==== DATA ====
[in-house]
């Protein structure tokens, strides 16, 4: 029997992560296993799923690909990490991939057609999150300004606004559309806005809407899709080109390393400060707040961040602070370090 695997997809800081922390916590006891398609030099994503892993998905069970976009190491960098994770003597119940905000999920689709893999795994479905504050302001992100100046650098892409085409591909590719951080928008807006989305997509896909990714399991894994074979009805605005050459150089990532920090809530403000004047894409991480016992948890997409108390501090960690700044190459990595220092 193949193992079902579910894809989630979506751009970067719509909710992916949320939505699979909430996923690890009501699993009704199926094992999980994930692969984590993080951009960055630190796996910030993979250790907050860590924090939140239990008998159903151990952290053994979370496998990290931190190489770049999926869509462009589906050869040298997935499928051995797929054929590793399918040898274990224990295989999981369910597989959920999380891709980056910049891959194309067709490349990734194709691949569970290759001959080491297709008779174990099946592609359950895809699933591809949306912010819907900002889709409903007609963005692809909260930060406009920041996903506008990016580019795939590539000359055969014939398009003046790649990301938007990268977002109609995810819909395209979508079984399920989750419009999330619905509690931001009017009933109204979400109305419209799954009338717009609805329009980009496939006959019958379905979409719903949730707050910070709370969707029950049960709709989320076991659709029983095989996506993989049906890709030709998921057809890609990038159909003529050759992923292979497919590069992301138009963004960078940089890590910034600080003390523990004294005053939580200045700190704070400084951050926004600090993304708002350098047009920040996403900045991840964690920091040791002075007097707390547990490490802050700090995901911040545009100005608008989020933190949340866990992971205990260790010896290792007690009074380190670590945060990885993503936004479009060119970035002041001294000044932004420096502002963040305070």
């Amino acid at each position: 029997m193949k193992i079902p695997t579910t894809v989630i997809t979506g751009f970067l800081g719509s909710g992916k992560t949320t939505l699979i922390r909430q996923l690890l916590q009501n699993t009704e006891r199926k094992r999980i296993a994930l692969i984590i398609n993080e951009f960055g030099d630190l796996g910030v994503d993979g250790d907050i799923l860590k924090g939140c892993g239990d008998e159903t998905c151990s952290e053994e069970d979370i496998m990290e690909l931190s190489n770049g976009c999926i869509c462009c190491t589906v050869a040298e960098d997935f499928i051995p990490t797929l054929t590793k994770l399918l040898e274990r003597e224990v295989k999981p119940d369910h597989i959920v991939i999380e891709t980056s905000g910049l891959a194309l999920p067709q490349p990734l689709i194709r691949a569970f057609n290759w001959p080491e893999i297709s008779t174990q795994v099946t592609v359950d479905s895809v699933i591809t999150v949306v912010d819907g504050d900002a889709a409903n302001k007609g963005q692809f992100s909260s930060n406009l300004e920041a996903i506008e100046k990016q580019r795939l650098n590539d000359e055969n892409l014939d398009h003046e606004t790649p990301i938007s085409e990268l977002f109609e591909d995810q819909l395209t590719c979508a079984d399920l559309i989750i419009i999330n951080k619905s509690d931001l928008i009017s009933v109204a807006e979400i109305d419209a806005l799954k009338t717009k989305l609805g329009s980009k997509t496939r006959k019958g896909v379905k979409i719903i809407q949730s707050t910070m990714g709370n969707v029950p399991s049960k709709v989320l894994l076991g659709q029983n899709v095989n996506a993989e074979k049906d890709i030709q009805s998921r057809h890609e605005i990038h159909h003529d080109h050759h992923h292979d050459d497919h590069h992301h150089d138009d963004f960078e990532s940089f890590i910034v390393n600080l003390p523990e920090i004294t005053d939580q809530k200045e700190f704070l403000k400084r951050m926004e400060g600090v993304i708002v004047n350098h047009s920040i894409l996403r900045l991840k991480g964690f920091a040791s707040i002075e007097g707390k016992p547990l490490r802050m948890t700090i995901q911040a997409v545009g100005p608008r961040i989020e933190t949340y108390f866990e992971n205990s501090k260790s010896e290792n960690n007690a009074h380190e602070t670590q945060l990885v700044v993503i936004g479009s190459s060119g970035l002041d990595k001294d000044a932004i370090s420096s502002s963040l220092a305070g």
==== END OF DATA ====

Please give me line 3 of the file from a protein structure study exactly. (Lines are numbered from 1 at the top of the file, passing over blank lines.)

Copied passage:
């Amino acid at each position: 029997m193949k193992i079902p695997t579910t894809v989630i997809t979506g751009f970067l800081g719509s909710g992916k992560t949320t939505l699979i922390r909430q996923l690890l916590q009501n699993t009704e006891r199926k094992r999980i296993a994930l692969i984590i398609n993080e951009f960055g030099d630190l796996g910030v994503d993979g250790d907050i799923l860590k924090g939140c892993g239990d008998e159903t998905c151990s952290e053994e069970d979370i496998m990290e690909l931190s190489n770049g976009c999926i869509c462009c190491t589906v050869a040298e960098d997935f499928i051995p990490t797929l054929t590793k994770l399918l040898e274990r003597e224990v295989k999981p119940d369910h597989i959920v991939i999380e891709t980056s905000g910049l891959a194309l999920p067709q490349p990734l689709i194709r691949a569970f057609n290759w001959p080491e893999i297709s008779t174990q795994v099946t592609v359950d479905s895809v699933i591809t999150v949306v912010d819907g504050d900002a889709a409903n302001k007609g963005q692809f992100s909260s930060n406009l300004e920041a996903i506008e100046k990016q580019r795939l650098n590539d000359e055969n892409l014939d398009h003046e606004t790649p990301i938007s085409e990268l977002f109609e591909d995810q819909l395209t590719c979508a079984d399920l559309i989750i419009i999330n951080k619905s509690d931001l928008i009017s009933v109204a807006e979400i109305d419209a806005l799954k009338t717009k989305l609805g329009s980009k997509t496939r006959k019958g896909v379905k979409i719903i809407q949730s707050t910070m990714g709370n969707v029950p399991s049960k709709v989320l894994l076991g659709q029983n899709v095989n996506a993989e074979k049906d890709i030709q009805s998921r057809h890609e605005i990038h159909h003529d080109h050759h992923h292979d050459d497919h590069h992301h150089d138009d963004f960078e990532s940089f890590i910034v390393n600080l003390p523990e920090i004294t005053d939580q809530k200045e700190f704070l403000k400084r951050m926004e400060g600090v993304i708002v004047n350098h047009s920040i894409l996403r900045l991840k991480g964690f920091a040791s707040i002075e007097g707390k016992p547990l490490r802050m948890t700090i995901q911040a997409v545009g100005p608008r961040i989020e933190t949340y108390f866990e992971n205990s501090k260790s010896e290792n960690n007690a009074h380190e602070t670590q945060l990885v700044v993503i936004g479009s190459s060119g970035l002041d990595k001294d000044a932004i370090s420096s502002s963040l220092a305070g």